Well i am sad to say that we will be leaving the wonderful city of ho chi minh tonight and venture off north to the beach town of Nha Trang. Today we spent visiting the meekong delta, it was amazing. We canoed through mangrove canals, held a python and listened to some traditional vietnamese music. The Delta is so big that is has over 4 islands 3 of which we visited. i am having writing block at the moment so i will have to cut my entry short but i see over my shoulder that bec and paul have both written extensively so i am probably just repeating anyway.
oh yeah, my ankles and feet have swolen up to twice their size, if anyone knows of a cure please help as it is very uncomfortable, i hope it is because of the heat and humidity and not because i have caught some deadly tropical disease, though i am on the look out for and further symptoms.
bye for now
Our tickets are for the night train, which leaves at 11pm. We went for the air-con soft seat as it was cheaper than the hard and/or soft sleeper. Our ticket tells us we will arrive at 6am in Nha Trang, but we won't count on it. We already checked out of our Saigon guesthouse so as not to pay for the day, and they are kindly holding our packs for us so we didn't have to cart them too and from the Meekong.
Which was fabulous! $7 got us an air/con bus there and back, about eight boats to and from markets and islands and through canals, and a row boat along a smaller canal. And a performance by some musicians, and an introduction to coconut candy, and honey tea and all sorts of great stuff. We tipped our tour guide as he was very friendly and funny and spoke to us about where to go in Vietnam. He was happy.
AND! I rode on the back of Ngân's scooter-mobile all the way to her house. This traffic is insane but I can imagine doing a better job of scootering around myself in Saigon than in Let's-All-Obey-The-Road-Rules-Australia. You kind of take it as it comes, and no-one goes very fast and you beep the Everything-Is-Okay-Horn all the time!
This post is completely out of order but hey, we're busy busy beavers. I am now addicted to coconut candy - we bought some at the workshop on the tour - but am steering clear of banana wine.
The only reason this post is so long is that i'm charging my iPod and i'm only paying 8000vnd and hour. So 11900vnd is equivilant to 1aud so you work it out. I spotted an internet cafe near Ngân's house - away from the tourists - which was only charging 3000 dong per gia, which i assume is hour, but hey, we're tourists. We deserve what we get!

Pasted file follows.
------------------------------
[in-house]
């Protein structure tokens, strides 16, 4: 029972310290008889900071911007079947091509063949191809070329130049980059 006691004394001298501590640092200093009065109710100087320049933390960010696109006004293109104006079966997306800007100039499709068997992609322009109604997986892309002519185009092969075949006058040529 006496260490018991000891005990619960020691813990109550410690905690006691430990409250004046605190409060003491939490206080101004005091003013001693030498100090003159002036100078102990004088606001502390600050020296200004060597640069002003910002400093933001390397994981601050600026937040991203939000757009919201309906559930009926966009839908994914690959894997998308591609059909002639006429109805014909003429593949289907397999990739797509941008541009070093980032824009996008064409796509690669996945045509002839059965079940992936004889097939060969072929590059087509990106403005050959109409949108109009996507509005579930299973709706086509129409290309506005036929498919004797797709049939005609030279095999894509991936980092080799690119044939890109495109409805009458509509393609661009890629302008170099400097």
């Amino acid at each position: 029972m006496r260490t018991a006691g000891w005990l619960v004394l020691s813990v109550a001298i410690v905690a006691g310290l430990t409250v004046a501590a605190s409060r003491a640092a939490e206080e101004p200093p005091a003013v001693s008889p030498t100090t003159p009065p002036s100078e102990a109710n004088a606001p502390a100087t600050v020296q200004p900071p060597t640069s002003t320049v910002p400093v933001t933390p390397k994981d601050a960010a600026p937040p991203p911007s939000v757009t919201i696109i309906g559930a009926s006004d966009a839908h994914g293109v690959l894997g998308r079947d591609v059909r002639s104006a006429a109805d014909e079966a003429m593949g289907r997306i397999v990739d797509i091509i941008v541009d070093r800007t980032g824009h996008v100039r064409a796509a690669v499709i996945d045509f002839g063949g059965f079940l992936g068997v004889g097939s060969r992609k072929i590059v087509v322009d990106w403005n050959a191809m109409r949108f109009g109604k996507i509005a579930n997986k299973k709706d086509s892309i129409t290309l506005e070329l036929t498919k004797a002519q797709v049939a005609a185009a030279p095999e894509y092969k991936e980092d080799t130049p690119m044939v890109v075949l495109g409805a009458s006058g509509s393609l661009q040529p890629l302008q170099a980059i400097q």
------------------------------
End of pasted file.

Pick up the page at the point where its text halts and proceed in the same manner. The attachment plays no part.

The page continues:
So i've run out of things to report, You'll probably hear it twice more as Claire and Paul are posting as we speak. Or as I type, really.
And to everyone at home, hi! Hope all is well. Please water my Bonsai and feed my cat. Tabby cat, you know the one.
By the way - the gardens here are super manicured bonsai setup. Everything is in pots, and the grass is really special - no-one steps on it. This might interest Stephen . . . so i'll be sure to take photos.
So it's quarter past seven now. We figure we'll head on over to the Train Station at ten. It should be interesting to see how we handle it. We learnt inter-district wandering quickly enough, now we're on to inter . . . province? I think that's it.
Wish us luck!
Last night (as I'm sure the others are explaining simultaneously) we visited Peter's relatives at their home and went out for dinner with Ngân (Teresa) at a proper fancy restaurant.
Everyone was very friendly and we got on incredibly well with Ngân especially. We were having trouble trying to pronounce her name properly, so we stuck with using 'Teresa' for the most part. She gave us each a ride on the back of her Scooter through the streets of Saigon, which was the single most exhilirating moment of my trip so far. Although the streets are utter chaos, no one ever gets up any speed so it's really very safe. We've finally got the hang of crossing the roads and I'm feeling very comfortable here already. It's a pity we have to leave so quickly. We're already planning our return.
We have an open invitation to visit Ngân and the family when we all come over next year, so I hope the tour that you guys had planned isn't too rigid, it would be really nice to spend a couple of days extra in Saigon.
Earlier on we went to the market. When I say 'the market' I mean THE market. Although I forget the name, it is apparently the largest market in Saigon. Haggling over the price of pants is lots of fun, especially when it isn't your money or your pants that are involved. Ngân told us that 70,000 Dong is a very good deal for pants, so the Bec did alright there, but apparently we got ripped off on the Tin Tin T-shirt. Anyway, I figure we came out about even.
The food here is great. It's amazing being able to eat out at a restaurant for every single meal of every single day, and still be able to afford it. Although we are paying tourist prices (far more than the restaurants that the locals go to), we can feed the three of us for about $5 AUS.
Today we took a $7 (US) tour to the Mee Kong Delta. It was a 2 hour bus trip (bad suspension, but air-conditioned) out, and then a whole day on the river and various canals. We ate lunch (included in the price) in the middle of some 'jungle' and had fun with snakes.
Anyway, I'm sure the others are posting extremely similar posts right now. So I'll leave it at that. Lucky you, getting to read about the same thing from three different points of view.
Next post will be from Nha Trang.